Forum: Hands of the King

Discussing: Ch. 33 - Between

Ch. 33 - Between

Between

Third of six Finduilas POV chapters. Finduilas spends the last few days between her old life and her new. Tales are told, dreams occur, and wishes come true. Politics and portents abound.

Great thanks to the beta brigade. 

Ang 

 

 

Re: Ch. 33 - Between

Nice chapter, and tied up a few loose ends for me. (Plenty of questions remain, however). I do hope Beregar can be happy with his wife!

Lyllyn

 

 

Re: Ch. 33 - Between

Glad you liked it.

What loose ends were tied up? And what questions remain? As for the fate of Beregar and Aeluin, that will continue through the rest of the story. They are permanent characters from here on out.

Toodles - Ang 

 

 

Re: Ch. 33 - Between

By request, here is a PDF file showing the layout of the Stewards House:

Stewards House - opens in new window. 

Four floors, wider at the rear than at the front slightly (though I don't show that very well), long and narrow, and arranged against a circular wall. The back of the house against the wall actually curves slightly. Doors are left implicit.  There are three windows across the front on all floors, all able to open and all fairly tall and narrow. The ground floor back has no windows as it is up against the wall.  The solar will have relatively large windows facing east. 2nd, 3rd, and 4th floor rooms overlooking the kitchen court probably have small, opaque windows to let in light, but wouldn't open due to privacy, smoke and smell. Upper floors looking east will have tall, narrow windows as found on the front. Had I been ambitious, I might have made those into balconies, but didn't.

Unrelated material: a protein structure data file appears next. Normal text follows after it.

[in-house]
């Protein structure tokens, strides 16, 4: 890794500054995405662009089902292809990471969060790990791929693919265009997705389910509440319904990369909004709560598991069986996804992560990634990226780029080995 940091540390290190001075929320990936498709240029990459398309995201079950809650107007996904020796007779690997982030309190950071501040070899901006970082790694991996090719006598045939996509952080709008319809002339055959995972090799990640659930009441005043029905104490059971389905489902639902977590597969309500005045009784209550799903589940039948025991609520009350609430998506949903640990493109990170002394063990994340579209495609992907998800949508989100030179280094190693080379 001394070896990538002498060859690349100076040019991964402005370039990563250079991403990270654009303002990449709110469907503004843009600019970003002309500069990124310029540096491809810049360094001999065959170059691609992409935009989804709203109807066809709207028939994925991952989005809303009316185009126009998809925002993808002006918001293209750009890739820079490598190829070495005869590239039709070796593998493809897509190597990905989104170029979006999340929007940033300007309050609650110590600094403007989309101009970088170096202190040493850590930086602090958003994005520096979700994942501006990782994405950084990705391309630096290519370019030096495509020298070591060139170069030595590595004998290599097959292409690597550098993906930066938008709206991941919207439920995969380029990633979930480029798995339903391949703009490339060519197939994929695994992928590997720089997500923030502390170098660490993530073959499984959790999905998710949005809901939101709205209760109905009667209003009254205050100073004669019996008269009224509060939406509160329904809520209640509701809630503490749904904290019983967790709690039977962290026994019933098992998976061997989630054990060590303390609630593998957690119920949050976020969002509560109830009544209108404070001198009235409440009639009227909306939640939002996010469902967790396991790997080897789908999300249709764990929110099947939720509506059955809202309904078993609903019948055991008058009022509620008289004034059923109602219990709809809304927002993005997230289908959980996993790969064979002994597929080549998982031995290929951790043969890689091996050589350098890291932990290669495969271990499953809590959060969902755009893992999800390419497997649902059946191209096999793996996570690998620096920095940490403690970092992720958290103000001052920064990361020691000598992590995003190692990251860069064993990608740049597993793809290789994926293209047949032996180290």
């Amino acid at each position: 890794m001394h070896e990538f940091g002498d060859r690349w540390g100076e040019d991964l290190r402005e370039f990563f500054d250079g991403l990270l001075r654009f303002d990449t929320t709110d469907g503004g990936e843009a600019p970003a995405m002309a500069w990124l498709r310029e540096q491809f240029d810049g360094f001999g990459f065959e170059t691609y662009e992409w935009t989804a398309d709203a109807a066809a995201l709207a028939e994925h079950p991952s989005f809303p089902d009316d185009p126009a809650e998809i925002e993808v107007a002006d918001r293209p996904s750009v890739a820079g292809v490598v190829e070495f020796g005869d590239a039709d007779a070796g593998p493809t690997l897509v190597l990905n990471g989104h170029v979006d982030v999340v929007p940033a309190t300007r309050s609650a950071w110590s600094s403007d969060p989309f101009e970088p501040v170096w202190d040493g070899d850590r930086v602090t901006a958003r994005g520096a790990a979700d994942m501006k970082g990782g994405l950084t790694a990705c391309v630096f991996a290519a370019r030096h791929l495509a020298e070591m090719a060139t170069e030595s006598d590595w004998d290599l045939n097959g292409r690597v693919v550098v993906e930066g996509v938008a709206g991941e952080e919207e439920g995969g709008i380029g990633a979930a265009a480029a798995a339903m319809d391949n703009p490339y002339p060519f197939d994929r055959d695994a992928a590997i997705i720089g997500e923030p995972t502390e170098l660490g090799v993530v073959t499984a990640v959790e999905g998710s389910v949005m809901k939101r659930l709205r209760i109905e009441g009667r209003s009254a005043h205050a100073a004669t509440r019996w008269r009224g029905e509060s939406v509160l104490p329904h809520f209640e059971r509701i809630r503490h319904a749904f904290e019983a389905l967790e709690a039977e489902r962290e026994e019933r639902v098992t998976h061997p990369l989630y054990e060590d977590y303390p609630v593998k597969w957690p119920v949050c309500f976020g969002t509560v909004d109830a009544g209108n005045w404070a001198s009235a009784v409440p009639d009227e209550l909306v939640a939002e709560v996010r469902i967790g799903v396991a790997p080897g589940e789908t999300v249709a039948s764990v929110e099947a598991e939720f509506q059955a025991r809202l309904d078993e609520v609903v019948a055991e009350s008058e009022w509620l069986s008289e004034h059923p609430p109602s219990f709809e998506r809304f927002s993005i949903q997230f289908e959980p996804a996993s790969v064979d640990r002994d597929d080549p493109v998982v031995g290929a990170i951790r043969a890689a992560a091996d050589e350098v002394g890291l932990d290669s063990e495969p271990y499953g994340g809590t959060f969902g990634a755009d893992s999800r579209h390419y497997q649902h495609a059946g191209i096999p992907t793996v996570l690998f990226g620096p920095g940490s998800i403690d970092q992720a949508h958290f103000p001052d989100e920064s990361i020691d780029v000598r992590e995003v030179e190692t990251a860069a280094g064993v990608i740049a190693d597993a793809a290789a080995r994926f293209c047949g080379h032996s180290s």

The children's rooms on the third floor are modeled after houses I observed in the Azores and in diagrams of the transformation of estates in England "The Public and the Private in the Stately Homes of England, 1500-1990"  published in Social Research, Spring 1991.  In both cases, you see older building arrangements did not have many corridors/hallways, but simply had doors leading from one room to another. In the Azorean country homes, there would be a wing that simply grew, one room at a time, like rattles on a rattlesnake.

The alcoves for sleeping are taken from Tolkien himself who describes the house where Gandalf and Pippin  are lodged as having a central room with sleeping alcoves around the sides. In this case, I  imagine the ground floor having an archway to a common kitchen court shared with the building next to it, and then interlocking alcoves poking from one building into the other forming the arch itself.

Probably not internally structurally viable, but  that's the layout.

Toodles- Ang 

 

 

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